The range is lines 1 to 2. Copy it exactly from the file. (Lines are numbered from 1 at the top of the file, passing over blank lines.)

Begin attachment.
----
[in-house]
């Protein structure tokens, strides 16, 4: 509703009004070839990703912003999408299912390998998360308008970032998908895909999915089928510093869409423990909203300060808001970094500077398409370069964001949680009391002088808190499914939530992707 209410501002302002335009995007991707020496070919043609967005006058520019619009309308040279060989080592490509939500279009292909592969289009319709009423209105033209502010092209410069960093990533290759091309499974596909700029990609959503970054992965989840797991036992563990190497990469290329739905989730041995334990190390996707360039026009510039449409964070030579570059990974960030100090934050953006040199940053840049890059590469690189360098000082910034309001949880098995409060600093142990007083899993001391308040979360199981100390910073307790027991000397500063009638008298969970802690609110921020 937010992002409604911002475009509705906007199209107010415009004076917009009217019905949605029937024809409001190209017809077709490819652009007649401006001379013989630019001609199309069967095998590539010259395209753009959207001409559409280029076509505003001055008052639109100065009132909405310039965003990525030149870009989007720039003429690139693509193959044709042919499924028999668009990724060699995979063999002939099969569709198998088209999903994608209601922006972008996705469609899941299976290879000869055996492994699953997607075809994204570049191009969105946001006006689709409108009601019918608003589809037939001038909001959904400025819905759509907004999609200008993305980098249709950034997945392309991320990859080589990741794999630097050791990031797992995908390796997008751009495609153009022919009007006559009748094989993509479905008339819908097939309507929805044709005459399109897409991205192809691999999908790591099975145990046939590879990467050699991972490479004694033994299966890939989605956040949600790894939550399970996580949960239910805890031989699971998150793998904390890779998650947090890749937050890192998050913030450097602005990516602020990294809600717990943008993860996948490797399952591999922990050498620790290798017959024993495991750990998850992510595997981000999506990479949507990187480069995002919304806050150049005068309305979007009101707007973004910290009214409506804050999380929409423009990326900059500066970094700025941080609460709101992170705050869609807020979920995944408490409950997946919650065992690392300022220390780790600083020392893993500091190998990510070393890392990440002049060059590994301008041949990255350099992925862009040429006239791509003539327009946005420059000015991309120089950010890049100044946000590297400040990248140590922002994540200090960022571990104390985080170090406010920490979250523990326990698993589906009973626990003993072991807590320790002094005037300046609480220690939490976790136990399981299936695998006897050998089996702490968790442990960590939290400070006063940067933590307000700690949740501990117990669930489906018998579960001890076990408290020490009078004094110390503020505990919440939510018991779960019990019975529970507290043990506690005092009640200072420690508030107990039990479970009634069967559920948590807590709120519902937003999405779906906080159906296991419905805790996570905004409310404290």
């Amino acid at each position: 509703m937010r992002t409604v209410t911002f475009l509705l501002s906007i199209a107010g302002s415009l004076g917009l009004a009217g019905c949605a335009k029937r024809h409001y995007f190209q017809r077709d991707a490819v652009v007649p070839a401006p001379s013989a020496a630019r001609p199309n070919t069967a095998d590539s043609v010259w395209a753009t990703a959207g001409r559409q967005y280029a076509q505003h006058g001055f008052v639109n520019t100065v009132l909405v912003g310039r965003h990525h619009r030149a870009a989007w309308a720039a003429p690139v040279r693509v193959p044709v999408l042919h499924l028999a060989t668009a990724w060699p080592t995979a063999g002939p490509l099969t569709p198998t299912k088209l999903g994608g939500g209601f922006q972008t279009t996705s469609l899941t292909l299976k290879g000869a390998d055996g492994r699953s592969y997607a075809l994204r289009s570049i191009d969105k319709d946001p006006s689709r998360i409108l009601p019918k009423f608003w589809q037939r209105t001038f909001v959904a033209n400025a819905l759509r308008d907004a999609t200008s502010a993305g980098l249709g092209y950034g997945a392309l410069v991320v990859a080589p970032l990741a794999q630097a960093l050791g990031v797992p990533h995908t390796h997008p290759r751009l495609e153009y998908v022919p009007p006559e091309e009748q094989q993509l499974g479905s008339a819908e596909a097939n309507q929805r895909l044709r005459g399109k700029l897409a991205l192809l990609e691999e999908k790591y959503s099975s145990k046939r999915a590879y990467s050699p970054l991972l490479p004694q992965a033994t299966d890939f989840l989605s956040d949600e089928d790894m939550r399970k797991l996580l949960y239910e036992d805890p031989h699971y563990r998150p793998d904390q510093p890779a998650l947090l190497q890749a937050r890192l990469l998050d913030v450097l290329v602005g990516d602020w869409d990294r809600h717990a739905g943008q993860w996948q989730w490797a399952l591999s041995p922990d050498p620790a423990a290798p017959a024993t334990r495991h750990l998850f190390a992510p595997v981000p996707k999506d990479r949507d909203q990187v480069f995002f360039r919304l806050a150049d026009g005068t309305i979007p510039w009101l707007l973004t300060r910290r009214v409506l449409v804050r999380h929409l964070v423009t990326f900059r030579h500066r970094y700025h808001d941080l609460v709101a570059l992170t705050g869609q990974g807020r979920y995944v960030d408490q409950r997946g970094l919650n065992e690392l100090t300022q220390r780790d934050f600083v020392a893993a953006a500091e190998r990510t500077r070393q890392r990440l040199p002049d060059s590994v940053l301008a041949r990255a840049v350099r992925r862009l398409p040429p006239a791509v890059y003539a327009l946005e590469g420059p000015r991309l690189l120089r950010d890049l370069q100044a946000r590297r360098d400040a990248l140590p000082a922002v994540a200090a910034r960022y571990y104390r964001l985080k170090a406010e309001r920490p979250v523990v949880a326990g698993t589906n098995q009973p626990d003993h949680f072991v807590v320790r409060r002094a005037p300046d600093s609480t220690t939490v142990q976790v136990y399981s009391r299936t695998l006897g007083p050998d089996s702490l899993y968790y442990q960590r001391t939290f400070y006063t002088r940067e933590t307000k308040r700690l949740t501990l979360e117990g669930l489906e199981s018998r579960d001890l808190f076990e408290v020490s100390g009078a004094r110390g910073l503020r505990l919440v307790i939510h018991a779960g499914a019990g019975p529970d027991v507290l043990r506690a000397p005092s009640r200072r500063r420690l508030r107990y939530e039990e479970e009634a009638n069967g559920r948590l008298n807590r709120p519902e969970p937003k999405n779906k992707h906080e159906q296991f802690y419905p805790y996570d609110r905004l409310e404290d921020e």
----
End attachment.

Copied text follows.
[in-house]
């Protein structure tokens, strides 16, 4: 509703009004070839990703912003999408299912390998998360308008970032998908895909999915089928510093869409423990909203300060808001970094500077398409370069964001949680009391002088808190499914939530992707 209410501002302002335009995007991707020496070919043609967005006058520019619009309308040279060989080592490509939500279009292909592969289009319709009423209105033209502010092209410069960093990533290759091309499974596909700029990609959503970054992965989840797991036992563990190497990469290329739905989730041995334990190390996707360039026009510039449409964070030579570059990974960030100090934050953006040199940053840049890059590469690189360098000082910034309001949880098995409060600093142990007083899993001391308040979360199981100390910073307790027991000397500063009638008298969970802690609110921020 937010992002409604911002475009509705906007199209107010415009004076917009009217019905949605029937024809409001190209017809077709490819652009007649401006001379013989630019001609199309069967095998590539010259395209753009959207001409559409280029076509505003001055008052639109100065009132909405310039965003990525030149870009989007720039003429690139693509193959044709042919499924028999668009990724060699995979063999002939099969569709198998088209999903994608209601922006972008996705469609899941299976290879000869055996492994699953997607075809994204570049191009969105946001006006689709409108009601019918608003589809037939001038909001959904400025819905759509907004999609200008993305980098249709950034997945392309991320990859080589990741794999630097050791990031797992995908390796997008751009495609153009022919009007006559009748094989993509479905008339819908097939309507929805044709005459399109897409991205192809691999999908790591099975145990046939590879990467050699991972490479004694033994299966890939989605956040949600790894939550399970996580949960239910805890031989699971998150793998904390890779998650947090890749937050890192998050913030450097602005990516602020990294809600717990943008993860996948490797399952591999922990050498620790290798017959024993495991750990998850992510595997981000999506990479949507990187480069995002919304806050150049005068309305979007009101707007973004910290009214409506804050999380929409423009990326900059500066970094700025941080609460709101992170705050869609807020979920995944408490409950997946919650065992690392300022220390780790600083020392893993500091190998990510070393890392990440002049060059590994301008041949990255350099992925862009040429006239791509003539327009946005420059000015991309120089950010890049100044946000590297400040990248140590922002994540200090960022571990104390985080170090406010920490979250523990326990698993589906009973626990003993072991807590320790002094005037300046609480220690939490976790136990399981299936695998006897050998089996702490968790442990960590939290400070006063940067933590307000700690949740501990117990669930489906018998579960001890076990408290020490009078004094110390503020505990919440939510018991779960019990019975529970507290043990506690005092009640200072420690508030107990039990479970009634069967559920948590807590709120519902937003999405779906906080159906296991419905805790996570905004409310404290």